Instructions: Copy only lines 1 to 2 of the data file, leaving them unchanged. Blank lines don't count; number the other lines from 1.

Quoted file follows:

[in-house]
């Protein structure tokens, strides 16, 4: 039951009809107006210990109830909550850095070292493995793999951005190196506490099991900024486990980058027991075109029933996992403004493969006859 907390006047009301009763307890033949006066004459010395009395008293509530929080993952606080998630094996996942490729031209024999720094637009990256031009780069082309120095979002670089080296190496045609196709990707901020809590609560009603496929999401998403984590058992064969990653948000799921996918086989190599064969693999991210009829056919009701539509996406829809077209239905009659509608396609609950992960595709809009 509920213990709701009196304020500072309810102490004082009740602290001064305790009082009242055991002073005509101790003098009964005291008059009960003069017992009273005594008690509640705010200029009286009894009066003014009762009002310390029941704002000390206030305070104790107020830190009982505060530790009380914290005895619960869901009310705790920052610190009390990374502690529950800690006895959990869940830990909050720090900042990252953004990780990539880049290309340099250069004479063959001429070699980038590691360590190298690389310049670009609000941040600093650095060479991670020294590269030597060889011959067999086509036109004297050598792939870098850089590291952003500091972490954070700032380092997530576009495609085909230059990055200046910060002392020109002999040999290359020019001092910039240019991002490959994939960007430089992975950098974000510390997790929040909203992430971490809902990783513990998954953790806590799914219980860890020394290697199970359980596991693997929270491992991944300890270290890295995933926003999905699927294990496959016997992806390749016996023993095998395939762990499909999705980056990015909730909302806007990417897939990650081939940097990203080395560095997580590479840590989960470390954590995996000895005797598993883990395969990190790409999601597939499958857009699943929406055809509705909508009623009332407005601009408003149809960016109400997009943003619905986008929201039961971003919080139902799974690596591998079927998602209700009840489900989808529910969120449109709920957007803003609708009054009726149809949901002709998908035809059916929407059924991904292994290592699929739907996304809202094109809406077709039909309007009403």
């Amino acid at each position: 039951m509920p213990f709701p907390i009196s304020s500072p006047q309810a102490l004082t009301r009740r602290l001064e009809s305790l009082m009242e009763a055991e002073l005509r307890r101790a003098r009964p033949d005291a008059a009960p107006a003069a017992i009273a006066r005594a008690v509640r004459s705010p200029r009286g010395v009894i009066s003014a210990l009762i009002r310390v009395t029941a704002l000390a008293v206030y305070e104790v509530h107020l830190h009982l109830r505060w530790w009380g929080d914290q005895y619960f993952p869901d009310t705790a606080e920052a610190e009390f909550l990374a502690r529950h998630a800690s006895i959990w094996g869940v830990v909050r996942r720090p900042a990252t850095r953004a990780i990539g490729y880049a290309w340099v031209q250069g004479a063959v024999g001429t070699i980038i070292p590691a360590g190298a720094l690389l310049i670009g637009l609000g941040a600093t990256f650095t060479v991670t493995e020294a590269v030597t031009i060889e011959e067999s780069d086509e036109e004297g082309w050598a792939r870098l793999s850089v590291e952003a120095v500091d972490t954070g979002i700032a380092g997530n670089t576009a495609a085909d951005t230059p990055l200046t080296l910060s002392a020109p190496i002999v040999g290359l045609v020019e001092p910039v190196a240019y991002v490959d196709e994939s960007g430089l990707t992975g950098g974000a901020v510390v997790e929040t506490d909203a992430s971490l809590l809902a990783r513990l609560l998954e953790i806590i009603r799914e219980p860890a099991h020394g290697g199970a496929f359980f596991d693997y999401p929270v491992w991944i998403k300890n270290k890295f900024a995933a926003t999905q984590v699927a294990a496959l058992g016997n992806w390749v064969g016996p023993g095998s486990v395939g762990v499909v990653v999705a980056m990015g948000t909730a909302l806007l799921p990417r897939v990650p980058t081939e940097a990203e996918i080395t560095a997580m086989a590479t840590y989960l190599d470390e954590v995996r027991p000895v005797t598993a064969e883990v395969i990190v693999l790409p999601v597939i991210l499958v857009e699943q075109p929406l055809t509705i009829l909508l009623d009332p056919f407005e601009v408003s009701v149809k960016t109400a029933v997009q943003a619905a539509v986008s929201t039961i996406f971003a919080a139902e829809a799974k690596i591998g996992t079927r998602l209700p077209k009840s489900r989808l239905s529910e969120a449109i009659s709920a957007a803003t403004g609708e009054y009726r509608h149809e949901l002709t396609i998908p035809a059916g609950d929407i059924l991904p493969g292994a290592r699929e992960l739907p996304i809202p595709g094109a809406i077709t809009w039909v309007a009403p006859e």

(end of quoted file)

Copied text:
[in-house]
């Protein structure tokens, strides 16, 4: 039951009809107006210990109830909550850095070292493995793999951005190196506490099991900024486990980058027991075109029933996992403004493969006859 907390006047009301009763307890033949006066004459010395009395008293509530929080993952606080998630094996996942490729031209024999720094637009990256031009780069082309120095979002670089080296190496045609196709990707901020809590609560009603496929999401998403984590058992064969990653948000799921996918086989190599064969693999991210009829056919009701539509996406829809077209239905009659509608396609609950992960595709809009 509920213990709701009196304020500072309810102490004082009740602290001064305790009082009242055991002073005509101790003098009964005291008059009960003069017992009273005594008690509640705010200029009286009894009066003014009762009002310390029941704002000390206030305070104790107020830190009982505060530790009380914290005895619960869901009310705790920052610190009390990374502690529950800690006895959990869940830990909050720090900042990252953004990780990539880049290309340099250069004479063959001429070699980038590691360590190298690389310049670009609000941040600093650095060479991670020294590269030597060889011959067999086509036109004297050598792939870098850089590291952003500091972490954070700032380092997530576009495609085909230059990055200046910060002392020109002999040999290359020019001092910039240019991002490959994939960007430089992975950098974000510390997790929040909203992430971490809902990783513990998954953790806590799914219980860890020394290697199970359980596991693997929270491992991944300890270290890295995933926003999905699927294990496959016997992806390749016996023993095998395939762990499909999705980056990015909730909302806007990417897939990650081939940097990203080395560095997580590479840590989960470390954590995996000895005797598993883990395969990190790409999601597939499958857009699943929406055809509705909508009623009332407005601009408003149809960016109400997009943003619905986008929201039961971003919080139902799974690596591998079927998602209700009840489900989808529910969120449109709920957007803003609708009054009726149809949901002709998908035809059916929407059924991904292994290592699929739907996304809202094109809406077709039909309007009403």